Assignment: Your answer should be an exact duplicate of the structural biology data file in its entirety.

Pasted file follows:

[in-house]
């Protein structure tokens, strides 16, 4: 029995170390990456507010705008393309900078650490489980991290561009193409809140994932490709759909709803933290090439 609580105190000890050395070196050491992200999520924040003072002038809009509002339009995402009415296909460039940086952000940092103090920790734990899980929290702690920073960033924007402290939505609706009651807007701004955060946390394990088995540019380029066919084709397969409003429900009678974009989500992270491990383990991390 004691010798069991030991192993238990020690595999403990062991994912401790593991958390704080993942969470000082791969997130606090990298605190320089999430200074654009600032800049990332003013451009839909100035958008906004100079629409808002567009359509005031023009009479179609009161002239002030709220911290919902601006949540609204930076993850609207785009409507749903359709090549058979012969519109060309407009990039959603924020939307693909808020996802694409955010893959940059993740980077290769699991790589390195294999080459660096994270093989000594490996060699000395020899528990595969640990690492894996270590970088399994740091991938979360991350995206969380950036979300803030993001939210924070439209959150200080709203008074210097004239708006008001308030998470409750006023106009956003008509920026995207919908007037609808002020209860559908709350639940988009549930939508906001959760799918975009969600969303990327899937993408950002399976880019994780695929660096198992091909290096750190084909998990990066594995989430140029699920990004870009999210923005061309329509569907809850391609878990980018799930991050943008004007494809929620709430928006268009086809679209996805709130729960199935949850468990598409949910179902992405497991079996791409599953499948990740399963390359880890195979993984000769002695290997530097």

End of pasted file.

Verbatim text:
[in-house]
């Protein structure tokens, strides 16, 4: 029995170390990456507010705008393309900078650490489980991290561009193409809140994932490709759909709803933290090439 609580105190000890050395070196050491992200999520924040003072002038809009509002339009995402009415296909460039940086952000940092103090920790734990899980929290702690920073960033924007402290939505609706009651807007701004955060946390394990088995540019380029066919084709397969409003429900009678974009989500992270491990383990991390 004691010798069991030991192993238990020690595999403990062991994912401790593991958390704080993942969470000082791969997130606090990298605190320089999430200074654009600032800049990332003013451009839909100035958008906004100079629409808002567009359509005031023009009479179609009161002239002030709220911290919902601006949540609204930076993850609207785009409507749903359709090549058979012969519109060309407009990039959603924020939307693909808020996802694409955010893959940059993740980077290769699991790589390195294999080459660096994270093989000594490996060699000395020899528990595969640990690492894996270590970088399994740091991938979360991350995206969380950036979300803030993001939210924070439209959150200080709203008074210097004239708006008001308030998470409750006023106009956003008509920026995207919908007037609808002020209860559908709350639940988009549930939508906001959760799918975009969600969303990327899937993408950002399976880019994780695929660096198992091909290096750190084909998990990066594995989430140029699920990004870009999210923005061309329509569907809850391609878990980018799930991050943008004007494809929620709430928006268009086809679209996805709130729960199935949850468990598409949910179902992405497991079996791409599953499948990740399963390359880890195979993984000769002695290997530097």